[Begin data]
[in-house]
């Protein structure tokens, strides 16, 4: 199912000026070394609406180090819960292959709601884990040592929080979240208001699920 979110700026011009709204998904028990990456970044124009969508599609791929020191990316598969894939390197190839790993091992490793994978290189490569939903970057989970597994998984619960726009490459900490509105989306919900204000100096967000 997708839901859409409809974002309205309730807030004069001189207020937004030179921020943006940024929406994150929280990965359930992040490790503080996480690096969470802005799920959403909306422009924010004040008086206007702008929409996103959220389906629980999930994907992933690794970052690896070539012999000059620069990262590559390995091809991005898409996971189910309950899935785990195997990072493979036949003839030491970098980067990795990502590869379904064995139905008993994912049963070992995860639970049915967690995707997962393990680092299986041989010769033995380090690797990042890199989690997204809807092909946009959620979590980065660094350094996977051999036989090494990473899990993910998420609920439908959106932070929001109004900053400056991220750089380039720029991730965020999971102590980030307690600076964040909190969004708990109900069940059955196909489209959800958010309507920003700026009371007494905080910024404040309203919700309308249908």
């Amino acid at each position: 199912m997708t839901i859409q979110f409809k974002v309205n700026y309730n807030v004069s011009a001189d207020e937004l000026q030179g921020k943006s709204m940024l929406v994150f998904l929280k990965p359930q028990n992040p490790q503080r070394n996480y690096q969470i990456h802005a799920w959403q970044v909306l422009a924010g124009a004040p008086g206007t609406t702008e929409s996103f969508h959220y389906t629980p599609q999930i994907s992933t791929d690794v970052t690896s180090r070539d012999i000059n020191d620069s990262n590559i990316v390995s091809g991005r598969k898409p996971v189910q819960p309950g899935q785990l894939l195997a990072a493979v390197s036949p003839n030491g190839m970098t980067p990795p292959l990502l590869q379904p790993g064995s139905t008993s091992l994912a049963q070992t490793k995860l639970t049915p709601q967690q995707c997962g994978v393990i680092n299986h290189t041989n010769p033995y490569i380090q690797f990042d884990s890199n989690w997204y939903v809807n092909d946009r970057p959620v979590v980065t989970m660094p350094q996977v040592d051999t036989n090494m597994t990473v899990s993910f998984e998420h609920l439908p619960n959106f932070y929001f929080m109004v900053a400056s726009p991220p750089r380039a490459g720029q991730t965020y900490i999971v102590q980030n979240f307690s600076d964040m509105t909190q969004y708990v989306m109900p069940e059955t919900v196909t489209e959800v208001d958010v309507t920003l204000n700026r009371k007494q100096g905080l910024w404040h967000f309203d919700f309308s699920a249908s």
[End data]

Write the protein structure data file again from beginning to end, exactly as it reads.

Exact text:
[in-house]
């Protein structure tokens, strides 16, 4: 199912000026070394609406180090819960292959709601884990040592929080979240208001699920 979110700026011009709204998904028990990456970044124009969508599609791929020191990316598969894939390197190839790993091992490793994978290189490569939903970057989970597994998984619960726009490459900490509105989306919900204000100096967000 997708839901859409409809974002309205309730807030004069001189207020937004030179921020943006940024929406994150929280990965359930992040490790503080996480690096969470802005799920959403909306422009924010004040008086206007702008929409996103959220389906629980999930994907992933690794970052690896070539012999000059620069990262590559390995091809991005898409996971189910309950899935785990195997990072493979036949003839030491970098980067990795990502590869379904064995139905008993994912049963070992995860639970049915967690995707997962393990680092299986041989010769033995380090690797990042890199989690997204809807092909946009959620979590980065660094350094996977051999036989090494990473899990993910998420609920439908959106932070929001109004900053400056991220750089380039720029991730965020999971102590980030307690600076964040909190969004708990109900069940059955196909489209959800958010309507920003700026009371007494905080910024404040309203919700309308249908």
């Amino acid at each position: 199912m997708t839901i859409q979110f409809k974002v309205n700026y309730n807030v004069s011009a001189d207020e937004l000026q030179g921020k943006s709204m940024l929406v994150f998904l929280k990965p359930q028990n992040p490790q503080r070394n996480y690096q969470i990456h802005a799920w959403q970044v909306l422009a924010g124009a004040p008086g206007t609406t702008e929409s996103f969508h959220y389906t629980p599609q999930i994907s992933t791929d690794v970052t690896s180090r070539d012999i000059n020191d620069s990262n590559i990316v390995s091809g991005r598969k898409p996971v189910q819960p309950g899935q785990l894939l195997a990072a493979v390197s036949p003839n030491g190839m970098t980067p990795p292959l990502l590869q379904p790993g064995s139905t008993s091992l994912a049963q070992t490793k995860l639970t049915p709601q967690q995707c997962g994978v393990i680092n299986h290189t041989n010769p033995y490569i380090q690797f990042d884990s890199n989690w997204y939903v809807n092909d946009r970057p959620v979590v980065t989970m660094p350094q996977v040592d051999t036989n090494m597994t990473v899990s993910f998984e998420h609920l439908p619960n959106f932070y929001f929080m109004v900053a400056s726009p991220p750089r380039a490459g720029q991730t965020y900490i999971v102590q980030n979240f307690s600076d964040m509105t909190q969004y708990v989306m109900p069940e059955t919900v196909t489209e959800v208001d958010v309507t920003l204000n700026r009371k007494q100096g905080l910024w404040h967000f309203d919700f309308s699920a249908s």